Legendary artist Marie Severin passed away a few weeks ago, and I wanted to take a moment to share some of her works that are available at the Library of Congress and highlight her decades-long career in the comic book industry. Marie began working as a colorist for EC (Entertaining Comics) in the 1950’s and continued in the industry through the 2000’s. Some of her earliest work was on titles like this issue of Weird Science Fantasy no. 23 (1954):
Not only was Marie Severin an early female comic artist working in a male dominated industry – but her early roles as a colorist and inker in the comics industry meant that she was often less well known than the scripter (writer) or the pencils artists. The nature of the comic book industry requires the division of labor to produce a high volume of publications. So while many readers may know individual creators long associated with a particular character or certain celebrated figures in the industry, most of the comics you read include the work of numerous individuals who have historically been uncredited. Yet oftentimes it is the colors and inks that can visually convey emotion, heighten the drama of the story, or make character costumes more memorable.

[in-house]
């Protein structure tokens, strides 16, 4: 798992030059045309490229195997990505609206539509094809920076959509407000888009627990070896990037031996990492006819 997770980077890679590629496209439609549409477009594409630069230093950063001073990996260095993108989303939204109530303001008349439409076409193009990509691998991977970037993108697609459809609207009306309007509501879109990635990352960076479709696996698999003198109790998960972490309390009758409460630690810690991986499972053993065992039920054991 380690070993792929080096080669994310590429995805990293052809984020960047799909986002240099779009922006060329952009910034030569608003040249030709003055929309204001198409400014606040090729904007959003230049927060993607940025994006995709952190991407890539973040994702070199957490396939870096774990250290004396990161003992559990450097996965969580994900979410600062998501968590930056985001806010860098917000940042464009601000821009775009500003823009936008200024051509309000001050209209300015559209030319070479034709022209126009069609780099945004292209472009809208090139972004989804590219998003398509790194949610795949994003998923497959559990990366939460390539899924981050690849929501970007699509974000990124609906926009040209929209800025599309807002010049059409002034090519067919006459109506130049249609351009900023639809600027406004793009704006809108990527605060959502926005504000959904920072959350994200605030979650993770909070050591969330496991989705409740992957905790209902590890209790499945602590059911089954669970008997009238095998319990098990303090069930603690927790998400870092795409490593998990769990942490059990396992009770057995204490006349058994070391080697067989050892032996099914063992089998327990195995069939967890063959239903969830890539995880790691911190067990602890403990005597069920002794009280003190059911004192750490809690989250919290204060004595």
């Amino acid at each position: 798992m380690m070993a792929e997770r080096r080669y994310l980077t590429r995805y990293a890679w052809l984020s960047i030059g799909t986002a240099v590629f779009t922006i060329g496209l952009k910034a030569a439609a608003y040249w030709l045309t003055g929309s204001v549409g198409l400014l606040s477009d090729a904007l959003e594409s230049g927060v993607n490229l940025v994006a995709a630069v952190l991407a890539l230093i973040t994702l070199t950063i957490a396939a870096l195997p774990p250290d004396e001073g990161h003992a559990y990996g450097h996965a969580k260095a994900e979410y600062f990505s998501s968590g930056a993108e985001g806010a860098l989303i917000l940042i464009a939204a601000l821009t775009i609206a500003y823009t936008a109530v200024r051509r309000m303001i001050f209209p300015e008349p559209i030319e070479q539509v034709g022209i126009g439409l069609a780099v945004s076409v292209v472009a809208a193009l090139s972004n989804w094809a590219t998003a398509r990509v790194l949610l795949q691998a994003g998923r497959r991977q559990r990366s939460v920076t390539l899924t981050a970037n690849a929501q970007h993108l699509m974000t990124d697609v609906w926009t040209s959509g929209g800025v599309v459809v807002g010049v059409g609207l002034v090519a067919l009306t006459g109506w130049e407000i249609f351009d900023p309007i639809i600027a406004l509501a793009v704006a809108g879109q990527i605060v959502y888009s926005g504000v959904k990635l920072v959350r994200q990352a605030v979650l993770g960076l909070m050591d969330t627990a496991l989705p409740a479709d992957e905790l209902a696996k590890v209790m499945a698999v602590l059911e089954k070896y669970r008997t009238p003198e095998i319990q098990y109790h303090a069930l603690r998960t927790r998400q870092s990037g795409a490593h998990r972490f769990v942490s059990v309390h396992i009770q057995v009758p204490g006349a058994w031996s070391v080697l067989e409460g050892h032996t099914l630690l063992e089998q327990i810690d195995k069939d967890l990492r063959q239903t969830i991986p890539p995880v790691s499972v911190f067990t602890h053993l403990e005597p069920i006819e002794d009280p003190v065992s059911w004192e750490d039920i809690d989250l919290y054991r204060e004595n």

Marie was credited with her work more than many other artists though, and as her career progressed she wrote and penciled issues, co-creating characters such as Spider-Woman (above). She is especially known for her work on the Incredible Hulk and we are fortunate to have one of her original drawings for the first interior page (also known as the splash page) to Incredible Hulk no. 104 (June 1968) here at the Library of Congress as well as the original issue:
I love that this image combines two of the items I work with – newspapers and comics. Severin’s references are brilliant – creating a publication within a publication and cleverly alluding to other newspapers featured in comics (Metropolis’ Daily Planet, for example).
She also worked on such diverse titles as Amazing Spider-Man, Daredevil, Dr. Strange, Fraggle Rock, Kull the Conqueror (above), Conan the Barbarian, as well as many of the EC comics like Tales from the Crypt or Shock Suspenstories. She was particularly known for her work on the parody comic Not Brand Echh, where her skill with likenesses shined:
Among her many awards and accolades, in 2001, Severin (along with Dale Messick) was one of the first women to be inducted into the Will Eisner Hall of Fame. In 2017, Severin was named a Comic-Con International Icon. She was a truly influential artist who deserves to be more widely known.